Ni Youyu has had solo exhibitions at the Nanjing University of Arts Museum (2014), the Hive Center for Contemporary Art, Beijing (2013), the Museum Project Space affiliated with the German Consulate in Shanghai, and he was the youngest artist to have a solo show at the Shanghai Art Museum in 2012. To date, Ni Youyu has participated in group exhibitions in New York, Singapore, Germany, Taiwan, Switzerland, and Korea.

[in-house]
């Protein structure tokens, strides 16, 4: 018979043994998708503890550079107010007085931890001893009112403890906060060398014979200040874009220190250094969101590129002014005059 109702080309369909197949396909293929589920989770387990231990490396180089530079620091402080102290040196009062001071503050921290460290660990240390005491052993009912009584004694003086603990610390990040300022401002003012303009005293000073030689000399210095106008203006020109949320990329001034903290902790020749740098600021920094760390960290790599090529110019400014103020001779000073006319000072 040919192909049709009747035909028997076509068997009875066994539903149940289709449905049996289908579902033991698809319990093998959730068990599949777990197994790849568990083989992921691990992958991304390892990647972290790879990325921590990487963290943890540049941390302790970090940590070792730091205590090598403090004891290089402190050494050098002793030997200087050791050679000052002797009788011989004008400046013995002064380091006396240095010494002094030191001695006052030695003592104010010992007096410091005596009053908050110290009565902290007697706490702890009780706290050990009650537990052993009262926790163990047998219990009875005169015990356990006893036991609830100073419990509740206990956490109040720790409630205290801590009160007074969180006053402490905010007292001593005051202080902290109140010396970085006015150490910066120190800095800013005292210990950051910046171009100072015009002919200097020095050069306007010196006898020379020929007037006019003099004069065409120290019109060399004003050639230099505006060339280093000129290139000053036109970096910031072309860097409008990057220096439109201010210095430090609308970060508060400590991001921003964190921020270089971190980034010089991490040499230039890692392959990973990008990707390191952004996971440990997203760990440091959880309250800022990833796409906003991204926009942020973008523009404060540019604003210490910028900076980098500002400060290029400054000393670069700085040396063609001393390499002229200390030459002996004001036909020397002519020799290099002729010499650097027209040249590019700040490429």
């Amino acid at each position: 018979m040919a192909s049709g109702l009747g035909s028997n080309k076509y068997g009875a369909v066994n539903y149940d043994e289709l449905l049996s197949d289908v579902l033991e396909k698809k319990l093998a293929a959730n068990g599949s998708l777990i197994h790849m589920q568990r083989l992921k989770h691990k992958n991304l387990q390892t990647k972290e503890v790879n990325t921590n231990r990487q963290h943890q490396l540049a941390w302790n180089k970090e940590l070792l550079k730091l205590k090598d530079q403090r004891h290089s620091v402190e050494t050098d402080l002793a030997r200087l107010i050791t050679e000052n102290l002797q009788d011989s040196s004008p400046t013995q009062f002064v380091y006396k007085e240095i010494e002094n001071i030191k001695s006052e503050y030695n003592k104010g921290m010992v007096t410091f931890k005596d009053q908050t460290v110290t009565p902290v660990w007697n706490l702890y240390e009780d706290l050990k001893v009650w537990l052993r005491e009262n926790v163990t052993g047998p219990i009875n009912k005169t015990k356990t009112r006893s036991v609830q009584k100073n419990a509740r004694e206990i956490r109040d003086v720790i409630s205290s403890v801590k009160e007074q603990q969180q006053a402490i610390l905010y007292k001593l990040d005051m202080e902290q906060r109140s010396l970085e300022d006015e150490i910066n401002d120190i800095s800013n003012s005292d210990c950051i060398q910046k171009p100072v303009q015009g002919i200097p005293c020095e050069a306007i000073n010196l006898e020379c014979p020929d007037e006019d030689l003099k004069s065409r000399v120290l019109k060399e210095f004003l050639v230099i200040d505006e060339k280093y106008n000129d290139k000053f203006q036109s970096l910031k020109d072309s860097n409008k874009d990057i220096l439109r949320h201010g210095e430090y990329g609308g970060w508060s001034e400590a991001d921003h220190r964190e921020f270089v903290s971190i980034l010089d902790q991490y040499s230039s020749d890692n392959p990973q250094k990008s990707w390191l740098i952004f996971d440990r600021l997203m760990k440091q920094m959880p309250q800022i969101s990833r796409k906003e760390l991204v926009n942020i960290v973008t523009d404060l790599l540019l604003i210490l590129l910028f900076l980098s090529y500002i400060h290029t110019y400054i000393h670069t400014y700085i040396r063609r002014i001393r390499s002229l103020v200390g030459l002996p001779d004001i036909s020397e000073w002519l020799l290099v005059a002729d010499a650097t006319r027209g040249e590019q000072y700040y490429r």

About the curator Tiffany Wai-Ying Beres 庞惠英 is an American curator who was classically trained in Asian art history and antiquities. Born in San Francisco to a bi-racial family, Ms. Beres grew up practicing ink painting and calligraphy, stimulating her interest in Chinese art. A Brown University graduate and Fulbright Scholar, she has lived and worked in China for over eight years, curating exhibitions in China, Hong Kong, the United States, Singapore and France. Previously, Ms. Beres served as the International Affairs Officer and a Chinese ink painting specialist for China Guardian, Mainland China’s first auction house. Fully fluent in Mandarin, Ms. Beres’ is a frequent lecturer on Chinese art history and her writing on Asian contemporary art has been published in Orientations, The Asian Art Newspaper, ArtAsiaPacific, and the Wall Street Journal, among others.